'Pretty Little Liars' Changed Their Entire Class Setting For The TV Show

'Pretty Little Liars' Changed Their Entire Class Setting For The TV Show

If you’ve ever read the Pretty Little Liars books, you’ve probably picked up on this — but there was a big thing that was changed for the adaption.

From the very first book, even the first sentence, you’ll get the feeling that Spencer, Aria, Emily and Hanna aren’t just any teenagers. They’re the rich teenagers.

Oliver Goldstick, an executive producer on the series, revealed that they made the switch from the elite to Americana for the show.

“I came right after the pilot,” he shared about the show’s setting in Rosewood, a fictional suburb of Philadelphia. “I was kind of pleased that they took the money element out of it. Not to denigrate the books, but it was about a more elitist group of girls. And the country club stuff, there [were] debutante balls, and I think ABC Family said to [creator I. Marlene King] … ‘We’d like to take away that element.’ ”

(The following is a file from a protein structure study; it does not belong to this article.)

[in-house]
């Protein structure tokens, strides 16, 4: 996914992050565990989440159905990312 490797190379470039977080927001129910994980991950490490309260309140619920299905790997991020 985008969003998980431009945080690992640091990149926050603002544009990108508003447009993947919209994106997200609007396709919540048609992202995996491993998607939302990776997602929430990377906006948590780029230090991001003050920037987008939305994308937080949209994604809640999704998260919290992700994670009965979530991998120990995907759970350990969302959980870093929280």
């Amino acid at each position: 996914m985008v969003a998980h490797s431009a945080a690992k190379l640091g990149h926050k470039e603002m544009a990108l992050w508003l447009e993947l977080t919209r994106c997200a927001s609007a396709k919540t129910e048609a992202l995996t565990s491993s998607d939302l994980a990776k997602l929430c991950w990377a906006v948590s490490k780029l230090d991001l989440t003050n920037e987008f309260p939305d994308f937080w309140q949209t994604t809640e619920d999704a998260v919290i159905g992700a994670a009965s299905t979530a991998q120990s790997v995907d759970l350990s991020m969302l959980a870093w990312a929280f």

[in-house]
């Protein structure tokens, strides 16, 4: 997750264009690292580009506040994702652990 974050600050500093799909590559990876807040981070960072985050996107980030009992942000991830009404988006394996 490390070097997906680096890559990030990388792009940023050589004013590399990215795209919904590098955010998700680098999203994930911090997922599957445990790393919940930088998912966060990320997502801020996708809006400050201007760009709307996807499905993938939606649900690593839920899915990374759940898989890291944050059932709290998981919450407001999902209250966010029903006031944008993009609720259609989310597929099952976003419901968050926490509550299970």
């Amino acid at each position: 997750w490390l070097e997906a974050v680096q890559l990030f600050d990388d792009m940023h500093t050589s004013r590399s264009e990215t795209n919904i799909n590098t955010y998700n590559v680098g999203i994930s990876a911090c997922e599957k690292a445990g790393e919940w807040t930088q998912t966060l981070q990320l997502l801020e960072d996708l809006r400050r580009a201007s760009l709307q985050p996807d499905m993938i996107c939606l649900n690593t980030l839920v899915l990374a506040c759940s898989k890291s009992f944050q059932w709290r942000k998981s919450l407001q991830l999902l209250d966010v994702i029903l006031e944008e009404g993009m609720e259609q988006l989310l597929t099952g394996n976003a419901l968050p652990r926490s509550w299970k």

And they did. While we still get that kind of rich element from Hanna Marin in the beginning, it’s all but gone now.

The big change came after the creative staff looked at paintings from Edward Hopper.

“We talked about wanting to create this sort of Americana, where it was a place in your imagination,” Oliver added.

“No one has towns like this anymore. Well, they do, but most of those shops are empty, as we know, in those small towns…this was supposed to have a nostalgic element to it as well, that was very Americana, small-town America, U.S.A.”

The Pretty Little Liars two-hour series finale airs Tuesday on Freeform.

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Photos: Freeform
Posted to: Pretty Little Liars, Television